LimeBike bike-share expands at NC State
There will be more of those distinctive green LimeBikes on and around N.C. State University’s campus this spring.
The California-based company and NCSU have agreed to expand the bike-share program that began with 300 bikes last August. This spring semester, there will be 200 additional bikes, including some electric-assist models that help riders maintain their speed and climb hills.
NCSU considered last fall’s rollout a test for LimeBike, the first bike-share program in the city. Based on surveys of students and staff, the university decided not only to continue the program but bring in more bikes, said Mike Kennon, NCSU’s assistant director for transportation planning and operations.
“The response was overwhelmingly positive from our users,” Kennon said.
Through last fall, more than 12,000 people had downloaded the LimeBike mobile app that lets them unlock a bike and charges them for the time they’re using it. The app also lets would-be riders find a LimeBike, which are generally parked where the previous riders left them. The same GPS technology allows the company to keep track of its bicycles and send someone out to retrieve bikes that have been taken off campus and not used for a day or two.
Early on, some riders made sport of the odd places they could leave the bikes, including in a tree near the Free Expression Tunnel and on top of N.C. State’s Fountain Dining Hall. But Sidney McLaurin, LimeBike’s North Carolina general manager, said those pranks turned out to be rare.
“The students have really done a good job of taking the program as their own and not abusing it,” McLaurin said.
Bike-sharing – the idea that someone can rent or use a bicycle only when it’s needed, then leave it behind for the next person – has taken many forms in cities around the world. Dozens of local governments and transit agencies across the country have started bike-share programs, either on their own or in conjunction with one of several start-up companies such as LimeBike, which also operates in Durham, Charlotte and Greensboro.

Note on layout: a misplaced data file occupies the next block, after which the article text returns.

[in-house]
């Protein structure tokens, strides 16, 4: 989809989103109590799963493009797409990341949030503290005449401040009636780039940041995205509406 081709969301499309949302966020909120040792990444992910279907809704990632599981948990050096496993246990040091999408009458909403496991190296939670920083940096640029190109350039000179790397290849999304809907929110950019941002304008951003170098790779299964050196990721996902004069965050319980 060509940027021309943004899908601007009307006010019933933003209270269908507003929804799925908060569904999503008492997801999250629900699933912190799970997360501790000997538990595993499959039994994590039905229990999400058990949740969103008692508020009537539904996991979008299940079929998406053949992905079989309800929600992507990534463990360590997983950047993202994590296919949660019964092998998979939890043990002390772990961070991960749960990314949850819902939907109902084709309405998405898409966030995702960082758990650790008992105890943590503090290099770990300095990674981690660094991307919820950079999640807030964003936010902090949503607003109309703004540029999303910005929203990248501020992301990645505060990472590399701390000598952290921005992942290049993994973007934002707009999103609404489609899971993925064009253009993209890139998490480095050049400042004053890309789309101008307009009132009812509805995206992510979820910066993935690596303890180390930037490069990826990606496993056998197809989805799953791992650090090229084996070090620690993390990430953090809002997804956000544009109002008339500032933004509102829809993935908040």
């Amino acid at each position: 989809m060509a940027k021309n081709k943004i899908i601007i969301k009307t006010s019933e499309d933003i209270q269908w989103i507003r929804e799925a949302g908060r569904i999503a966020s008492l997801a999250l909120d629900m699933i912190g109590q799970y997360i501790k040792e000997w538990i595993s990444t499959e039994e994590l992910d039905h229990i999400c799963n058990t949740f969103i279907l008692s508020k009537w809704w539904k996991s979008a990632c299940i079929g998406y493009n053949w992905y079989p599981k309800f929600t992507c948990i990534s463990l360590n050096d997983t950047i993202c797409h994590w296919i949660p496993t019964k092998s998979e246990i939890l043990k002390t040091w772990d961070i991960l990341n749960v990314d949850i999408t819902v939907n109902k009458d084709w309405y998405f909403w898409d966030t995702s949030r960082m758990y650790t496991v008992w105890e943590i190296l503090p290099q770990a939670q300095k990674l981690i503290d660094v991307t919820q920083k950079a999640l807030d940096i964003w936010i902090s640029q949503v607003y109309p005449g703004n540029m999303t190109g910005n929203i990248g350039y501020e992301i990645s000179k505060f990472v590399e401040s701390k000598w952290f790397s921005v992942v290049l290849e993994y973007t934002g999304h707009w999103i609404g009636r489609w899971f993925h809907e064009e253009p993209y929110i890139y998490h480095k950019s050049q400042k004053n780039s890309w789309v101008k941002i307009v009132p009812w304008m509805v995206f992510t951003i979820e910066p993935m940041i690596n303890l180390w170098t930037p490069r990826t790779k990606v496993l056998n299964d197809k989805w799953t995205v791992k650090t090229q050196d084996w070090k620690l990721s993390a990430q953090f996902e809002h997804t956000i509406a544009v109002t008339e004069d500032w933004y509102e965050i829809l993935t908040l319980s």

The city of Raleigh plans to roll out its version of bike-sharing this spring, with 300 bikes and 30 docking stations, mostly downtown and near college campuses, where bikes can be checked out and returned. McLaurin said the city’s program will help raise the profile of bike-share and get people used to the idea, and he thinks the two programs will appeal to different customers.
“The riders we see appreciate the convenience of not having to dock the bike” at a fixed station, he said. “I still expect to see a portion of people who don’t want to return it do a dock.”
Harry Rybacki of Oaks and Spokes, a cycling advocacy group, says he has used both docking and free-range bike-share programs and sees the advantages of both. The city’s docking stations will be in places where people are likely to expect to find a bike, such as transit stations or shopping centers, increasing the chances that a bike will be where someone wants it, Rybacki said.
“I want to see both systems in place, working together,” he said. “I think that they’ll complement each other really well.”
LimeBike says people rode its Raleigh bikes nearly 24,000 miles through mid-December. The average riding time was a little less than six minutes, and the average trip covered about eight-tenths of a mile. The time begins tolling when the bike is unlocked and stops when the bike is locked.
NCSU students, faculty and staff pay 50 cents per half hour of ride time; everyone else pays $1. There’s no cost to the university, which has a three-year agreement with LimeBike that it can terminate at the end of any semester if the university thinks it no longer meets its needs, Kennon said.
LimeBike doesn’t share numbers related to revenue or profitability, said spokeswoman Mary Caroline Pruitt. The company was launched last June, and now its bikes can be found in 22 cities and on 10 campuses. “Generally, we are doing really well,” Pruitt said.
It was LimeBike’s decision to increase the number of bikes at NCSU by 200, McLaurin said. The number could grow in the future based on demand, he said.